“As a Republican Eagle and a maxed-out contributor to McCain’s general campaign, I’d like my money back – he can still have my vote,” complained one irate donor on Tuesday.
“I’m not one who says a candidate shouldn’t wear fine clothes,” he added. “I’d just like to think they were successful enough in the private sector to have afforded their wardrobe with their own money, not the party’s or the campaign’s, which is really our money as contributors.”
Another big donor was sympathetic to the effort, but critical of the execution.
The Alaska governor was tapped by Arizona Sen. John McCain to become his vice presidential running mate just days before the Republican National Convention in Minnesota, the donor noted.
Given the short notice and the Palins’ relatively modest means, “she could probably not go into her closet at home in Alaska to come up with a wardrobe appropriate for her status as a vice presidential candidate," he said.
“Having said that, $150K is big money,” he added. “It kind of makes it worth running. Even if you lose, you’ve got a whole new closet.”
Other donors, in other e-mails and interviews, said the costs were worth the investment.
Palin has proven to be a major draw at campaign rallies, and her strong performances and appearance provides a polished and professional image on television, one donor noted.
In addition, he suggested, the bad press only means the GOP base will unite even further behind the McCain-Palin ticket.
As Republican donors absorbed the news, the consensus among several prominent Washington-based attorneys was that the purchases were legal, albeit in a fuzzy area of the law.
Campaign finance laws prohibit candidates from spending donor cash to their authorized personal campaign committee on costs “that would exist irrespective of the candidate’s election campaign,” including clothing, vacations and gym memberships.
But the law does not prohibit such expenditures by party committees, and Congress has killed legislation to expand the personal use ban to those and other types of political committees.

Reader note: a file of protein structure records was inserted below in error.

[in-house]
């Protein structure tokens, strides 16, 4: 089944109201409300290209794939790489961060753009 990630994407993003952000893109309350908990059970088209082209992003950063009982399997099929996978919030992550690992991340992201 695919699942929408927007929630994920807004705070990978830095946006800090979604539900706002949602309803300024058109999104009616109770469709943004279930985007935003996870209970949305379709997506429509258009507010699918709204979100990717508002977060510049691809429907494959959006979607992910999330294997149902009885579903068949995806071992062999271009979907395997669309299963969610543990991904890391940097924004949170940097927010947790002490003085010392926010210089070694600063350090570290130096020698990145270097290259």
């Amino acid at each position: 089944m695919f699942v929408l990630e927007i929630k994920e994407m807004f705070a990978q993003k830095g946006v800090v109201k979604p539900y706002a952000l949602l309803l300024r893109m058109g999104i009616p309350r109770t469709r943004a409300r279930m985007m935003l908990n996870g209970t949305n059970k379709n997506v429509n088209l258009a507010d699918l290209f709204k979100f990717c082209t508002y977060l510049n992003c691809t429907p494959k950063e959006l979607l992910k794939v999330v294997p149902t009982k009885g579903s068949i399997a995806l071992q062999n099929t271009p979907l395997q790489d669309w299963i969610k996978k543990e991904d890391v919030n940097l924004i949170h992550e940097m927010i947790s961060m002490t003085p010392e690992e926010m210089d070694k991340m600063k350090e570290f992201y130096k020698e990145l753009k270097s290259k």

The fuzzy part in the Palin case is that the RNC used money from an account designated for “coordinated,” or shared, expenditures with the McCain-Palin candidate account.
The Federal Election Commission, which interprets federal campaign finance laws, has never been asked to address this issue. And legal experts say the key question is: From which side of the joint account was the money drawn?
Noting that the expenses were reported by the RNC and not the McCain-Obama campaign, Ken Gross, a law partner at Skadden, Arps, Slate, Meagher & Flom who advises corporations on campaign finance laws, concluded: “The bottom line is that this is party committee money. These are not campaign funds.”
Wiley Rein lawyer Jan Baran, an adviser to several Republican candidates and committees, agreed with Gross, but added that the Palins may still be forced to comply with tax laws.
“The receipt of goods and services by the taxpayer usually constitutes reportable ‘income’,” Baran said. Consequently, Palin may have to declare the value of the fashion gifts as income and pay taxes on it.
“She might be able to offset some of the taxes by donating the items to charity after the campaign, Baran said, “although she will only be able to deduct the fair market value at that time.”
The campaign said Monday that Palin intends to donate the clothes to charity after the election.